U. Kanad Chakrabarti
I have been thinking about the intertwined histories that arise from the Cold War—how the legacy of nuclear testing, which took place over forty years from the 1950s to the 1990s, has metastasized into an intensely financialised consumer capitalism that disproportionately impacts the Global South. It is extensively documented that testing by the French and British, and the U.S., had an incredibly negative impact, both immediate and delayed, upon indigenous populations living in and around test sites in the South Pacific, Australia, and North Africa. Meanwhile the Soviets trashed the Arctic and Kazakhstan. By 1996, the Cold War adversaries, who had up to that point been testing in "remote" and "uninhabited" locations, acceded to the Comprehensive Test Ban Treaty (CTBT). Since the CTBT forbade test explosions, this move was akin to incumbent nuclear powers essentially closing the door to the "atomic club." The CTBT also increased the importance of simulation and high-performance computing: in the absence of actual physical data, any new weapons development required computationally- intensive mathematical modelling of how a nuclear weapon might detonate.

It turns out that simulation is ubiquitous: it is central to video games, weather forecasting, and artificial intelligence. So I embarked on a quixotic quest to recreate scenes from Bruce Conner's seminal 1976 film Crossroads (about the U.S. nuclear tests at Bikini Atoll) on a gaming rig using digital tools such as Maya and Houdini. This grew into a video-essay wrapped within a sculptural installation, where I interrogate connections between the Cold War and consumer capitalism.
There is a strong flavour of alterity, woven into both material and content, that I think is a logical extension of my earlier work. While previous pieces were concerned with the Mediterranean, this video is more connected with the lands between Europe and Asia. Living in Russia and Kazakhstan until 2010, I became interested in Eurasia, both as place and idea. It really has a very rich history—for instance, Russians, both Tsarist and Soviet, were active geographers, linguists and colonisers in Persia and Central Asia. They were working against the backdrop of the Great Game, a "cold peace" of sorts, played between Tsarist Russia and Great Britain to control the mountain passes that led from Central Asia to British India.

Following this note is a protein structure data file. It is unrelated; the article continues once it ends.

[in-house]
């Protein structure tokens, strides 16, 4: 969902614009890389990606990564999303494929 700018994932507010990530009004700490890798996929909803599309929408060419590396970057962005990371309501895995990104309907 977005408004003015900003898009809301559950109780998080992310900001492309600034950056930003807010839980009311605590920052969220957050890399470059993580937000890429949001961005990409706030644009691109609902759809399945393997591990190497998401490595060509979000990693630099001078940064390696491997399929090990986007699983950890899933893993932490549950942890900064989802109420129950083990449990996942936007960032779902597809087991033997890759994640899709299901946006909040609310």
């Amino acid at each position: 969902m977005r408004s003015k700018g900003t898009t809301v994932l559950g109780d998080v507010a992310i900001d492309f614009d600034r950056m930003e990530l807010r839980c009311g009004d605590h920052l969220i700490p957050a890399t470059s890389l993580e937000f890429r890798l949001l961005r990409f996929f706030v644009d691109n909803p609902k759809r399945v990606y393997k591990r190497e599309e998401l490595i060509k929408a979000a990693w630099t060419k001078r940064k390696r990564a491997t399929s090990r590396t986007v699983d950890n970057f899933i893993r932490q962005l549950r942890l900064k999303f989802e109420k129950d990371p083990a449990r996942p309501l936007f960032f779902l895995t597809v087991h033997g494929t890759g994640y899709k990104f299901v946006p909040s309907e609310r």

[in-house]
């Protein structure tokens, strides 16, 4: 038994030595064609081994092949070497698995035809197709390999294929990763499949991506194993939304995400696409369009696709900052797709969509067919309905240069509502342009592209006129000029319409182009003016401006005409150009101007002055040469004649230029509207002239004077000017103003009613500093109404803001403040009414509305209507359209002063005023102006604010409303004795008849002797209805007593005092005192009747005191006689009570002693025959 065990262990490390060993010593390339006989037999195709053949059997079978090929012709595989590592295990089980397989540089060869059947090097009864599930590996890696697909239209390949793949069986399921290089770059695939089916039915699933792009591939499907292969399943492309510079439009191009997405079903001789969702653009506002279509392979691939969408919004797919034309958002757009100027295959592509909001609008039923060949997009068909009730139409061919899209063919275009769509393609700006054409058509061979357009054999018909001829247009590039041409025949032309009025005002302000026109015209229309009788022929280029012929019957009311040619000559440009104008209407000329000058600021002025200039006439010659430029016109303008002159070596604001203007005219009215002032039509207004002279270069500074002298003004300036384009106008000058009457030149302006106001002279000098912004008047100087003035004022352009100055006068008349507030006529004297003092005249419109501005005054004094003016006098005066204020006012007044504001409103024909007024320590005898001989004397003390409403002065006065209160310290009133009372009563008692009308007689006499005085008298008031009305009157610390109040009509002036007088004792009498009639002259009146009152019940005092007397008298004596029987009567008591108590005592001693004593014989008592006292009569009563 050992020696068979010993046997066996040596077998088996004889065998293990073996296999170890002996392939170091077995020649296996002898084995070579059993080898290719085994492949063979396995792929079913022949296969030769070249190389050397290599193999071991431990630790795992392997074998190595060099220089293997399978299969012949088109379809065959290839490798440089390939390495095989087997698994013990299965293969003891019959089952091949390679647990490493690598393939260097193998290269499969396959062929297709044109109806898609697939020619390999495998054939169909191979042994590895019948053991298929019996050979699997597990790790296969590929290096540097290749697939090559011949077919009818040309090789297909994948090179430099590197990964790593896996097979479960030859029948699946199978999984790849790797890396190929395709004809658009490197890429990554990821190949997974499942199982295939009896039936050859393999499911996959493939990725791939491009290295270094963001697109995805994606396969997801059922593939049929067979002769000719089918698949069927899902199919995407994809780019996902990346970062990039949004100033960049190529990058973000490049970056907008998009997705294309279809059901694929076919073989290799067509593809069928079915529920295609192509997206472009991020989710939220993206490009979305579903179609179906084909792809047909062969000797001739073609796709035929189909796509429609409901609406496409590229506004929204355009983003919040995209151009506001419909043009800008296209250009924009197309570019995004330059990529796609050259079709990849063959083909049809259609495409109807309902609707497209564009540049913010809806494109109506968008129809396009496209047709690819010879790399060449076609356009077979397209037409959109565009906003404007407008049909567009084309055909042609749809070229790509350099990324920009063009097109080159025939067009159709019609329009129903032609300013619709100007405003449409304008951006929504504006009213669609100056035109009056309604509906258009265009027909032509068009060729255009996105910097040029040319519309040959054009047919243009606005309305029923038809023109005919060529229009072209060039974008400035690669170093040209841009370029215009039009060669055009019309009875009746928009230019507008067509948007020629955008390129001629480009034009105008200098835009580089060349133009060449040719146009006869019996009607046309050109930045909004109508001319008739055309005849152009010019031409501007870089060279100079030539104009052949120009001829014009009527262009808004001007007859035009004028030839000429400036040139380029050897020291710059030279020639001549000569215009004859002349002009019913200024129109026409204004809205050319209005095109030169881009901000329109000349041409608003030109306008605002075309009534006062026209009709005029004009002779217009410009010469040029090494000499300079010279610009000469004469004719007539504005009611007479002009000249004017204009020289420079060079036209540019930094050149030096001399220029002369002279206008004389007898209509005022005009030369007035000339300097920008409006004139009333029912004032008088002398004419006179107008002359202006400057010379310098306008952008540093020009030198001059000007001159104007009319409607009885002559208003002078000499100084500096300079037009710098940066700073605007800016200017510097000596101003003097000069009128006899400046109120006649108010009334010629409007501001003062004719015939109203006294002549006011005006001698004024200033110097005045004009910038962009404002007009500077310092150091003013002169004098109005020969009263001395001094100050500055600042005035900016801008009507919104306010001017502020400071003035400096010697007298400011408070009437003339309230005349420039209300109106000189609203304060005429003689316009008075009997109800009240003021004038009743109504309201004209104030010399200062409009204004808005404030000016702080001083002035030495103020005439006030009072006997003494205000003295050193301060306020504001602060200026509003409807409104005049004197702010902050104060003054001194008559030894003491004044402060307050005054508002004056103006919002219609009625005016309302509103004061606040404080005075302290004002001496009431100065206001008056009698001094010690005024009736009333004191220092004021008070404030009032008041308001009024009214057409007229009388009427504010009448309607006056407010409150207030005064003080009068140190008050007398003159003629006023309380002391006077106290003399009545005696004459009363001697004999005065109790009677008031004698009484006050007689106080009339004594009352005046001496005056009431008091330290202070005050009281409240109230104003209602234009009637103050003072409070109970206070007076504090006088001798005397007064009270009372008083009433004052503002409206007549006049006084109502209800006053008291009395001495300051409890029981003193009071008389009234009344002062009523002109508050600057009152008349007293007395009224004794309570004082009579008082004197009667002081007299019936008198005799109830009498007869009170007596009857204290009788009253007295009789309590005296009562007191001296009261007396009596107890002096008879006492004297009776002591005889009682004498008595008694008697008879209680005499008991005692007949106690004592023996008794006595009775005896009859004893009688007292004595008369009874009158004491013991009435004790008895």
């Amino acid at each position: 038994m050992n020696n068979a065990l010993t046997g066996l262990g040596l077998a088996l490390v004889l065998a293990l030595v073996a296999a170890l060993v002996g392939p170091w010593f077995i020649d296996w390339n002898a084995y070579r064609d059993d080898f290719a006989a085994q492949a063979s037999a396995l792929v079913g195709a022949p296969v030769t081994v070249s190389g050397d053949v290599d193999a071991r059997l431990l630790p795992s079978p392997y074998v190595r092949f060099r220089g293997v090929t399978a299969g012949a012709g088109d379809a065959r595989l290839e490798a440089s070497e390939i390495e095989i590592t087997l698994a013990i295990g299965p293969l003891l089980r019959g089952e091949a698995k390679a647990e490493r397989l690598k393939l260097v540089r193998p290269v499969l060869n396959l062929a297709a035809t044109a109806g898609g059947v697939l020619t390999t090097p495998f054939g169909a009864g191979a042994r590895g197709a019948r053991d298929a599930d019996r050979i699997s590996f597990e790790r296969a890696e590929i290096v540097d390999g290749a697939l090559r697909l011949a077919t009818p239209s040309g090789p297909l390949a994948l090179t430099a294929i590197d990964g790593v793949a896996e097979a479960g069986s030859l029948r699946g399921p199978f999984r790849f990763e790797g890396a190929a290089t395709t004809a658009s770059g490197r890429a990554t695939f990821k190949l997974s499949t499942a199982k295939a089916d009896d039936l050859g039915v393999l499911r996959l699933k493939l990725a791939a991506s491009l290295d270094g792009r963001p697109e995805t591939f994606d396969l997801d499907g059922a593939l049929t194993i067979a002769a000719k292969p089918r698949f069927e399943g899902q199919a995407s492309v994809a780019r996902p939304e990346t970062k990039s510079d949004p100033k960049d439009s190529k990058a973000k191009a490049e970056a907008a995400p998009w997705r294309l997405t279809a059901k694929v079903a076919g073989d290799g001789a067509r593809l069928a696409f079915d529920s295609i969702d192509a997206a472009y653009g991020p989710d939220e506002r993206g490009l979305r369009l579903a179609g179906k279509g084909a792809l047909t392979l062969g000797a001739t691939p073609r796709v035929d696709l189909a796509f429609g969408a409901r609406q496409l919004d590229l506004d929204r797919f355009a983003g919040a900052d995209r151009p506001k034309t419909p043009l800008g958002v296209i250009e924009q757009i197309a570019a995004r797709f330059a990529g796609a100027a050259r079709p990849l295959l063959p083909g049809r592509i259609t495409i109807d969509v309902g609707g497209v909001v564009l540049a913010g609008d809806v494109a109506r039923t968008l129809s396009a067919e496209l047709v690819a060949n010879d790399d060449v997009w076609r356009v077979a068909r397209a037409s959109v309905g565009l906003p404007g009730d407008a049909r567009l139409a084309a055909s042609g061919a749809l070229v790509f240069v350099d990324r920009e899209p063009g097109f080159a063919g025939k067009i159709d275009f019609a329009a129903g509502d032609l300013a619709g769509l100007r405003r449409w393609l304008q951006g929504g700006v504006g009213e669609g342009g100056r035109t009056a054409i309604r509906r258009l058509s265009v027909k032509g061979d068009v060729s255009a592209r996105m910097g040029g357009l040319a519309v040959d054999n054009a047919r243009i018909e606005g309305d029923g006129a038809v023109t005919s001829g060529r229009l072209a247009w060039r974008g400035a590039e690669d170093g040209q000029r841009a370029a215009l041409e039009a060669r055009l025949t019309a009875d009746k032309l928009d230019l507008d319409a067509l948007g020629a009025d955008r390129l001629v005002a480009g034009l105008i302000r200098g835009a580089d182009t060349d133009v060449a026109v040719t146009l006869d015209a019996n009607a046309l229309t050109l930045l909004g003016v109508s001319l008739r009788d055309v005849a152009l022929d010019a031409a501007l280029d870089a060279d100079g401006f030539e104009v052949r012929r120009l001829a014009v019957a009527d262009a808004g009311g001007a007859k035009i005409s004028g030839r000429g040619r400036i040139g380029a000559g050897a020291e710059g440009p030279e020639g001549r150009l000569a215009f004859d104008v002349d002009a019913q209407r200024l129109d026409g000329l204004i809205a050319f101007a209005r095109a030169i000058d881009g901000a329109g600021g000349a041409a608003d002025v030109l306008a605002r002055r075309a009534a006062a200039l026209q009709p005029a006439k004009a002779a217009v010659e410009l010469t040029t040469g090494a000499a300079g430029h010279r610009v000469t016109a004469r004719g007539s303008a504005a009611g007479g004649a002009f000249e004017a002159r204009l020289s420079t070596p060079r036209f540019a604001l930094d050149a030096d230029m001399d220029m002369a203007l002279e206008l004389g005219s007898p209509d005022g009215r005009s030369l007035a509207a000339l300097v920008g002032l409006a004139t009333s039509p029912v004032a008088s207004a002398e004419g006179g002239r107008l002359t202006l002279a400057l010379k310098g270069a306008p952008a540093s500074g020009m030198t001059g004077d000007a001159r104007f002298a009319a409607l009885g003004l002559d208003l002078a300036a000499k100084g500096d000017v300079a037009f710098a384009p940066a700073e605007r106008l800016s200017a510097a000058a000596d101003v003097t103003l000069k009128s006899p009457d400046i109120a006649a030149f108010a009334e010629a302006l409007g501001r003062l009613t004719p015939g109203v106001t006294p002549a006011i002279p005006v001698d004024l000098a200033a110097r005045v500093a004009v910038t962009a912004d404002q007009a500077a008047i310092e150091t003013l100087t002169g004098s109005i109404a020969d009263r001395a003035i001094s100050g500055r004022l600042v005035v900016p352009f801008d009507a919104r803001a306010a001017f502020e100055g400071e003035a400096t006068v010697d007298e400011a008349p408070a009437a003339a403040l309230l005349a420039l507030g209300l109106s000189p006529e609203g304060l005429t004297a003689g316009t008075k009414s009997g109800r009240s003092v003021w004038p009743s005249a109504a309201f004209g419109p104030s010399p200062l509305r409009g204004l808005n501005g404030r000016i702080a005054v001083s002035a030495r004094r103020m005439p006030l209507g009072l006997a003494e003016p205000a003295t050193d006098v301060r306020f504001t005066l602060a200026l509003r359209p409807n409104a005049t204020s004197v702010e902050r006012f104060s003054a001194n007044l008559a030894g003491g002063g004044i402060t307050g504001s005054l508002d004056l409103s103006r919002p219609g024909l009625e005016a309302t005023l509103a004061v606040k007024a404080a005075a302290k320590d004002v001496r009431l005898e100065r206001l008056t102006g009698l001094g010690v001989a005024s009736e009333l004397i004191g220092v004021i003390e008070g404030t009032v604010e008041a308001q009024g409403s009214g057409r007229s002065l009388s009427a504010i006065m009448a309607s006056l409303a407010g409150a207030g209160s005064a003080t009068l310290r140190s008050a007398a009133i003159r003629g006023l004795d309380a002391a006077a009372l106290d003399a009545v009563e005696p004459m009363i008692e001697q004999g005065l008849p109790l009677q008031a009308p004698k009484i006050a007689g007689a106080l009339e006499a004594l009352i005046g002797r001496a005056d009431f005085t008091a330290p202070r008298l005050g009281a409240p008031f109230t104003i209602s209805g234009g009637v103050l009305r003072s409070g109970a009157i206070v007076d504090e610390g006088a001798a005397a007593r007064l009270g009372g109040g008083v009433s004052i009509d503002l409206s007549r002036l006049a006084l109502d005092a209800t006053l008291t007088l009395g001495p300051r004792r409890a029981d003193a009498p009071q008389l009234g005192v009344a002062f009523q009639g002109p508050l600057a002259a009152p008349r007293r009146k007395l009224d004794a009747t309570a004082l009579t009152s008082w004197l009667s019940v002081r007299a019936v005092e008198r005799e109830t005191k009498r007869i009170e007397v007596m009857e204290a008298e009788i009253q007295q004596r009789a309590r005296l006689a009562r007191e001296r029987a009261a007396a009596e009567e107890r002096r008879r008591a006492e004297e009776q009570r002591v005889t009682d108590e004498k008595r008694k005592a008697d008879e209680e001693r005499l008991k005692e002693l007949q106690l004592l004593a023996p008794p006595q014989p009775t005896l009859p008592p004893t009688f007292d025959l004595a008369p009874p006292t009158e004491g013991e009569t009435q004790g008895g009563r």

Today, Eurasia the geopolitical concept has (re-)gained currency with China's Belt and Road Initiative. Will this be yet another iteration of the same story: countries locked into a mercantilist program whereby, admittedly with the participation of local elites, they take on debt and/or extract natural resources at considerable environmental or human cost, so that their populations may purchase consumer goods made by American, European, and increasingly, Chinese multinationals? I should also note Eurasia's connotation, at least for me, of nomadism, of a peripatetic existence, which reflects my own history but is obviously rather unfashionable in the current nativist climate.
Video-essays are dense things. So the question becomes one of where to cut, what to edit, how to present, whether and where to show the 'back-story'. Put another way, how does one take the book, and re-present that particular complex of information, with its presumption of crystallised or archival facticity, in a way that reopens potential for ambiguity and interpretation? I also think it's important that this edition of Queens International foregrounds the library—institutional guardians of culture, libraries are very much under threat from budget cuts (as in the UK) and the internet's digitization of knowledge.
U. Kanad Chakrabarti (b. 1974, Ranchi, India) earned an MA in Painting and Critical Theory from the Slade School of Fine Art at the University College London (2015) and a BSc in Computer Science from the Massachusetts Institute of Technology (1994). His MA was supported by a UK Arts and Humanities Research Council Fellowship, and he was selected for Bloomberg New Contemporaries 2015. His group exhibitions include Spring/Break Art Show, New York, NY (2018); The Whitechapel Gallery, London (2016); CCA Glasgow, Glasgow (2016); Nottingham Contemporary, Nottingham (2016); SongEun Art Space, Seoul (2016); Mingsheng Art Museum, Beijing (2016); Institute of Contemporary Art, London (2016); Backlit Gallery, Nottingham (2015); and LIMBO Arts, Margate (2015). He lives and works in Woodhaven, Queens.